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Math Help - Proving y^2=-4x

  1. #1
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    Proving y^2=-4x

    I am given equations with coefficients related by a common ratio, thus a geometric sequence, such as

    2x+4y=8
    3x+12y=48

    I plotted numerous lines which obey this geometric pattern and discovered that there is a curve which through trial and error I discovered to be y=(-4x)^(1/2). I also discovered that each line was tangential to the curve.

    I proceeded to create a general proof of the solutions of equations obeying this general form:

    ax+ary=ar^2
    bx+bdy=bd^2

    I discovered the solution of x and y using simultaneous equations (I am not posting the answer here because this is a portfolio task and direct answers are not allowed).

    I am now stuck on proving the curve; can anybody tell me if my approach above is correct in working the relations and to go where from this point.
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  2. #2
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    Hello, chaosier!

    I am given equations with coefficients related by a common ratio,
    thus a geometric sequence, such as: . \begin{array}{ccc}2x+4y&=&8 \\ 3x+12y&=&48 \end{array}

    I plotted numerous lines which obey this geometric pattern
    . . and discovered that there is a curve which,
    . . through trial and error, I found to be: . y\:=\:(-4x)^{\frac{1}{2}} . . . . I agree!
    I also found that each line was tangential to the curve.

    I proceeded to create a general proof of the solutions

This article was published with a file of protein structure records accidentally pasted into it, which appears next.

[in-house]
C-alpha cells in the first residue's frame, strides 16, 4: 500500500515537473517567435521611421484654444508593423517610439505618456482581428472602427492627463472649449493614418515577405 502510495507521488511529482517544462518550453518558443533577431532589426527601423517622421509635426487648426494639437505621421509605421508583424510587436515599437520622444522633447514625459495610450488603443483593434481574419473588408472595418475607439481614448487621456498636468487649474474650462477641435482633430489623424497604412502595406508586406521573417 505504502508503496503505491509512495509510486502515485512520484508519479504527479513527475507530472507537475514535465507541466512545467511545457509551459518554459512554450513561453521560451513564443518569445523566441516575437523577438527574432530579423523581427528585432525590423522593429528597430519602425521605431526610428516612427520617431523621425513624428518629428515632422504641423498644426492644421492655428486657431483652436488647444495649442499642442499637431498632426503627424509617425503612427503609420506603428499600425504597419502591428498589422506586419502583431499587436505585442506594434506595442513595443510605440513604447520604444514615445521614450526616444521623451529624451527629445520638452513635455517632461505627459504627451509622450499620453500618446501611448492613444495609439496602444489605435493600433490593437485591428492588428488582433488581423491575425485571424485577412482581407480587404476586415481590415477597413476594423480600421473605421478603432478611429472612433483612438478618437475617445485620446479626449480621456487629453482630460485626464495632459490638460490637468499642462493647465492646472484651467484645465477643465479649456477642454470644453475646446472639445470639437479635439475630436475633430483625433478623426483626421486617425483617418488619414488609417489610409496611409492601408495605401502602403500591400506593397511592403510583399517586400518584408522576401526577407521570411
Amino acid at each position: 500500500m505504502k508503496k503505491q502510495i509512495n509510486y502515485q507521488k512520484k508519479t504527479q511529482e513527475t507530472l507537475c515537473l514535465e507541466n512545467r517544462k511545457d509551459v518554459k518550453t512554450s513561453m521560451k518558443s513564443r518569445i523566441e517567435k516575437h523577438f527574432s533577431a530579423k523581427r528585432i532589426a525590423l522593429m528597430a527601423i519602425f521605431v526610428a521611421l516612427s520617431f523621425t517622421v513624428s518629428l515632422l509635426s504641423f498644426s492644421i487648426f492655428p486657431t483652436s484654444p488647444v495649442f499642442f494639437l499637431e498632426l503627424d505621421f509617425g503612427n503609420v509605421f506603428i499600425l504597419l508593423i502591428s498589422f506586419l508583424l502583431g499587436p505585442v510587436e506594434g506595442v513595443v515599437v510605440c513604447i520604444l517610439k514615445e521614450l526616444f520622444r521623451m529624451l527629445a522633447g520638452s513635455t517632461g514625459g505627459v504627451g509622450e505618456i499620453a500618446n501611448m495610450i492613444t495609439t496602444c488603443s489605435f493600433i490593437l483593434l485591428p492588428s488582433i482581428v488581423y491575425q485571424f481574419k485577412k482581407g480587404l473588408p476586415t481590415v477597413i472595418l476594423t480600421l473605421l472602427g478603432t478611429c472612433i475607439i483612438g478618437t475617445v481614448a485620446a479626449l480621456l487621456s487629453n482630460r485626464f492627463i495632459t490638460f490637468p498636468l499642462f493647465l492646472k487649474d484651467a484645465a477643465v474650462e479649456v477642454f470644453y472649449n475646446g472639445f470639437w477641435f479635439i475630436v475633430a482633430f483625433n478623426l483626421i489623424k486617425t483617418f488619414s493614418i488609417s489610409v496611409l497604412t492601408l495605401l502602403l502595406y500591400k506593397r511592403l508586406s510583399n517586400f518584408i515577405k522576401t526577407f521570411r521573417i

. . of equations with this general form: . \begin{array}{cccc}ax+apy &=&ap^2 & [1] \\ bx+bqy &=& bq^2 & [2] \end{array}

    I found the solution of x and y using simultaneous equations.

    I am now stuck on proving the curve.
    Can anybody tell me if my approach above is correct
    . . and where to go from this point?

    \begin{array}{ccccccc}\text{Divide [1] by }a\!: & x + py &=& p^2 & [3] \\ \text{Divide [2] by }b\!: & x + qy &=& q^2 & [4]\end{array}

    Subtract [3] - [4]: . py - qy \:=\:p^2-q^2 \quad\Rightarrow\quad (p-q)y \:=\:(p-q)(p+q)

    . . Hence: . y \:=\:p+q

    Substitute into [3]: . x + p(p+q) \:=\:p^2 \quad\Rightarrow\quad x \:=\:-pq


    We have parametric equations for the intersection
    . . of two members of this family of curves.

    . . . . . \begin{Bmatrix} x &=& -pq \\ y &=& p+q \end{Bmatrix}


    To determine the "envelope" of this family of curves, let q \to p.

    . . Hence, we have: . \begin{array}{ccccc}x &=& -p^2 & [5]\\ y &=& 2p & [6]\end{array}


    Eliminate the parameter:
    . . From [6]: . y \:=\:2p \quad\Rightarrow\quad p \:=\:\tfrac{y}{2}
    . . Substitute into [5]: . x \:=\:-\left(\tfrac{y}{2}\right)^2 \quad\Rightarrow\quad \boxed{y^2 \:=\:-4x}

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  3. #3
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    Soroban, you are a genius!
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  4. #4
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    Soroban could you please elaborate a bit on q->p?

    Is it because q and p only represent two ratios when there could be any ratio from q to p, and from letting q tend to p you are proving that the graphical pattern that manifests from these results are true for all ratios and by proving this generate a general form for the graphical pattern.
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